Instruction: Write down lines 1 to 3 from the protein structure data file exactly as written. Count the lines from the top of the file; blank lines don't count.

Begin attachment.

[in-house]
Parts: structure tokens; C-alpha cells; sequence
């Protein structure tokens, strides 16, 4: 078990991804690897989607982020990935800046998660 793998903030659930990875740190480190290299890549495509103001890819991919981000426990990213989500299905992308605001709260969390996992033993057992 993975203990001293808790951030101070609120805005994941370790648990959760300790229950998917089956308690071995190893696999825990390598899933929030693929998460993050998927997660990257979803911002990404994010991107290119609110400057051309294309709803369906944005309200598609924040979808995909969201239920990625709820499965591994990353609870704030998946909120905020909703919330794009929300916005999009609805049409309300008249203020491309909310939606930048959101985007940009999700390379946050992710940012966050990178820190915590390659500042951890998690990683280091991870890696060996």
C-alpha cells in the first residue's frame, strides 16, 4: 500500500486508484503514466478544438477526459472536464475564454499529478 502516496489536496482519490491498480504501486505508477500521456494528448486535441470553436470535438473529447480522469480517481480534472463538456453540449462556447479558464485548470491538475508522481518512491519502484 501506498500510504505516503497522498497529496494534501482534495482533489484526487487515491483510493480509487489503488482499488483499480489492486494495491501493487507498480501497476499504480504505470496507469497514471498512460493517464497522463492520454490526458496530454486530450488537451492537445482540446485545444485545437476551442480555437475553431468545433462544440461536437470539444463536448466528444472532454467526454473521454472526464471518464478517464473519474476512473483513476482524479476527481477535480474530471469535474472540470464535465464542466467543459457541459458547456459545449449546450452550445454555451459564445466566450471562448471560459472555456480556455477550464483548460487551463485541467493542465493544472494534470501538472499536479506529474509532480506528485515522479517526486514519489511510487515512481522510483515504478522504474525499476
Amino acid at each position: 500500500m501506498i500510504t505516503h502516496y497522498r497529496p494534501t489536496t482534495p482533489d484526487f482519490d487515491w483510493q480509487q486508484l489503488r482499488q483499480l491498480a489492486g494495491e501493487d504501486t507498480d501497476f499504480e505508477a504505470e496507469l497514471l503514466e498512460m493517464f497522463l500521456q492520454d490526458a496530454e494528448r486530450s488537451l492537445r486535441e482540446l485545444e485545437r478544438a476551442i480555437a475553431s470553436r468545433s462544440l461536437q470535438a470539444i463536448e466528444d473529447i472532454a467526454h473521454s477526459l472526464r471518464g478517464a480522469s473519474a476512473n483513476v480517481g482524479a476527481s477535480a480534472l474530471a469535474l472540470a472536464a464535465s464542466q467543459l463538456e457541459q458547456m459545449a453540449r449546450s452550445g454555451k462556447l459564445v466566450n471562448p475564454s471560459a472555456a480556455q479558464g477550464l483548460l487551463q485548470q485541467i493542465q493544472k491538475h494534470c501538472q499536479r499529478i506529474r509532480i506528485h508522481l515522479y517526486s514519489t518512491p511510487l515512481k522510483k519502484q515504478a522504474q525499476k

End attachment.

[in-house]
Parts: structure tokens; C-alpha cells; sequence
């Protein structure tokens, strides 16, 4: 078990991804690897989607982020990935800046998660 793998903030659930990875740190480190290299890549495509103001890819991919981000426990990213989500299905992308605001709260969390996992033993057992 993975203990001293808790951030101070609120805005994941370790648990959760300790229950998917089956308690071995190893696999825990390598899933929030693929998460993050998927997660990257979803911002990404994010991107290119609110400057051309294309709803369906944005309200598609924040979808995909969201239920990625709820499965591994990353609870704030998946909120905020909703919330794009929300916005999009609805049409309300008249203020491309909310939606930048959101985007940009999700390379946050992710940012966050990178820190915590390659500042951890998690990683280091991870890696060996």